The process of refinancing your car

You’ll want to check your credit history before applying for auto financing in general, advises the Consumer Financial Protection Bureau. Check for errors that might hinder access to credit and, if approved, the best refinancing rates and terms.

Get the payoff amount on your existing note – this is the amount to be refinanced – and check you’re not upside down on the loan before shopping around for refinancing options.

If approved, use an auto refinance calculator to see how much you might save. Enter the details of your current loan and those of a new loan offer to compare.

Did you get the green light from multiple lenders? Pick the best option for your needs.

Learn more about how to refinance a car loan.

Applying online takes just a few minutes, it’s free, and you’ll get an instant decision.

Get Started

See what you may save with RoadLoans

With RoadLoans, you may be able to:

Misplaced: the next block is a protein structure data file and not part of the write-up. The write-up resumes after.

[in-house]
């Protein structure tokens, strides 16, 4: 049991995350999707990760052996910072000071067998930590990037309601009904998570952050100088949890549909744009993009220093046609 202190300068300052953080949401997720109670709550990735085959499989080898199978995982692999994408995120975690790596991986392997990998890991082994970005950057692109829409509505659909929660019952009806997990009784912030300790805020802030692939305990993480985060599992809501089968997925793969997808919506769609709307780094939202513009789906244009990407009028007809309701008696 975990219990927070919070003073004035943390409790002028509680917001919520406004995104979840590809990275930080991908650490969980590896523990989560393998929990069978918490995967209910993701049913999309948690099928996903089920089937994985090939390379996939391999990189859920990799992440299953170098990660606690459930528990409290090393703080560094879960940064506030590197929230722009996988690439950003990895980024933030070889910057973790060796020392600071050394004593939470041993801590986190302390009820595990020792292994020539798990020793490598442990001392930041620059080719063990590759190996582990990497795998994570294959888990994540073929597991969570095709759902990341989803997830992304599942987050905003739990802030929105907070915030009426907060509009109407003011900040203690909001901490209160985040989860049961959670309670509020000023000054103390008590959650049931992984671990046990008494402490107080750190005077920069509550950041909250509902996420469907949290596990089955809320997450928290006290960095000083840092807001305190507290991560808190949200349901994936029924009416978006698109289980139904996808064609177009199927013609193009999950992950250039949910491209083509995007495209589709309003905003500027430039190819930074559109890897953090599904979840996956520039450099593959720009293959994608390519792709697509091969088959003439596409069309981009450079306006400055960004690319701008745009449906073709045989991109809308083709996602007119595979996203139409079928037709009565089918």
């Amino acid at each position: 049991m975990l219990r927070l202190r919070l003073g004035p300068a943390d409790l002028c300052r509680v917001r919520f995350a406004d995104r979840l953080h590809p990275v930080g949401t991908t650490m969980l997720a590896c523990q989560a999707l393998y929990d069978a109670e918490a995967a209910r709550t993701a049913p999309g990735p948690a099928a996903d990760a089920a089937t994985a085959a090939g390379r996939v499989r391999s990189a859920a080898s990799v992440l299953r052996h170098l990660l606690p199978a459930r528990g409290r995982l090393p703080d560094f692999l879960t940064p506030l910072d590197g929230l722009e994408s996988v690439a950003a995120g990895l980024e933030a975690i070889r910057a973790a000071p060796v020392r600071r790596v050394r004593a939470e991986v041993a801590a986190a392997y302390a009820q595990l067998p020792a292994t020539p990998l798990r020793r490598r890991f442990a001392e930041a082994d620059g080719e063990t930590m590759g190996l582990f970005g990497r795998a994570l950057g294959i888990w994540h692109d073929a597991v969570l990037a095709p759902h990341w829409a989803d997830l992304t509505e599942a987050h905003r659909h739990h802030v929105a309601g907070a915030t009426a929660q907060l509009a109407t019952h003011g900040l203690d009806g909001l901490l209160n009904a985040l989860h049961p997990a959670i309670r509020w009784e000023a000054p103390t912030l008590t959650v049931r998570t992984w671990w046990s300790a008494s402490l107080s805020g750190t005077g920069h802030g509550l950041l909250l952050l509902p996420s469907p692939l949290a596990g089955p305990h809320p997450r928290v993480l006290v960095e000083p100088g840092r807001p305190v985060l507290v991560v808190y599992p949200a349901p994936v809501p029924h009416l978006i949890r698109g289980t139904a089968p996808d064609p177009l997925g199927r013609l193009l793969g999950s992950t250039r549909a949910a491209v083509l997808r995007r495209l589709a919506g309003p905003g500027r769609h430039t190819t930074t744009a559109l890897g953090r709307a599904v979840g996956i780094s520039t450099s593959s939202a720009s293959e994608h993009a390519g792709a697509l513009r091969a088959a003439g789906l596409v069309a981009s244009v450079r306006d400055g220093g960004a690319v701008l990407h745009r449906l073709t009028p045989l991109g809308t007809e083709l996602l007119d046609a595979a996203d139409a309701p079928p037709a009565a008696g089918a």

• Skip your auto payment for up to 60 days*
  • Lower your payment*
  • Lower your rate*

As an experienced auto lender, we streamline the refinancing process to make it super easy.

Here’s how:

Get started for free – There are no application fees

We’re full-spectrum – RoadLoans accepts applications from consumers with all types of credit. If you have bad credit,† have been through credit counseling or bankruptcy, you can still apply for a lower car payment.

We’re fast – Our one-page, online application takes a few minutes to complete.

We’re straightforward – If approved, just download, sign and return your documents, and let us do the rest. We offer fixed-rate loans and there are no prepayment penalties if you want to pay off the note early.